Born in Oklahoma in 1952, Gary Byrd grew up the son of a veterinarian. The rural life and its people were his reality. Trips to the Western Heritage Center in Oklahoma City, as well as other museums, Western movies and books by Zane Grey, Louis L’amour, the Hillermans and others inspired his artistic instincts. A professional oil painter since 1992, he retired from the energy business to devote his full attention to art in 2012.
Now living in New Mexico, he is near all manner of landscapes in the Southwest. He has formed lasting friendships with cowboys, re-enactors, Native Americans and rural folks who serve as his models.
“I grabbed a term I like to describe my art, ‘impressionistic realism.’ You know what it is, but it is freer. It does not mimic a photograph and should not,” says Byrd. “Each painting will usually have a narrative which inspired my construction of the elements. I have a desire to avoid popular subjects that suddenly become the norm. They may be beautiful, but if everyone is doing something similar there is a need for something a bit different offered to the public.”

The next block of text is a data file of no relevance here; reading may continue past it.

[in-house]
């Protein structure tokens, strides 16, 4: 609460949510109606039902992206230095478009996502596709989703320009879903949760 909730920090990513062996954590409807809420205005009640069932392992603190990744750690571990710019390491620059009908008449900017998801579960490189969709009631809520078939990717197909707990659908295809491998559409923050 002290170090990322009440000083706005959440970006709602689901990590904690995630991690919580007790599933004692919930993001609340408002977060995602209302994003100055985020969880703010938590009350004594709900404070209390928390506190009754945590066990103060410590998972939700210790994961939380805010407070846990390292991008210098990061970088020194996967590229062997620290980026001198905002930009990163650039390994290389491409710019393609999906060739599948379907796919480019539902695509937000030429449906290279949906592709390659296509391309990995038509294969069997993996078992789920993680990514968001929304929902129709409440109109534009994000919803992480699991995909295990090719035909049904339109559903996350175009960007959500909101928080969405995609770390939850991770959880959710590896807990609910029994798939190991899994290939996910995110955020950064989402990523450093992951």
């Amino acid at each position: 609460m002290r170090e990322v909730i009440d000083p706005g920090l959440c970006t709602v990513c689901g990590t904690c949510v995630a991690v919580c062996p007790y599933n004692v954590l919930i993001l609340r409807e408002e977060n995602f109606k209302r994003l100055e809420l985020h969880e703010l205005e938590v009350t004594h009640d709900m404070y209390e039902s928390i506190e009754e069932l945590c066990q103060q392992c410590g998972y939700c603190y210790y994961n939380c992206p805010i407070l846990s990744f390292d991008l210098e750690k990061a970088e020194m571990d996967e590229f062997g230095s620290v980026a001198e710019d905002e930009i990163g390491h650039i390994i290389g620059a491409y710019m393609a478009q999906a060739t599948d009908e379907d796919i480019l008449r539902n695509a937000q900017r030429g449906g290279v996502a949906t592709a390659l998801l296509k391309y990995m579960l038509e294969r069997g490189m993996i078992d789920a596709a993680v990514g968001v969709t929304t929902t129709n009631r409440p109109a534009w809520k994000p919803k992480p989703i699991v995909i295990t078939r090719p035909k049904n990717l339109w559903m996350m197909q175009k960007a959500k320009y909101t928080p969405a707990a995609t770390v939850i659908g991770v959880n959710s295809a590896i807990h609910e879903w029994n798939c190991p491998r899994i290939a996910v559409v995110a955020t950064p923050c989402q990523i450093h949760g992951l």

Byrd and his wife are collectors themselves. “We devote a significant amount of income from my paintings to our growing collection of artists we love for our home,” he says.
His works have recently appeared in the Bosque Art Classic, APA shows and Arizona Fine Art Expo. He will be showing in the Mountain Oyster Club Art Show and Cowboy Classics Western Art Show & Sale later this year.
Let the Sleeping Dog Lie, oil on linen, 18 x 24"
May I Call on You Again?, oil on linen, 18 x 24"
Introspection, oil on panel, 20 x 16”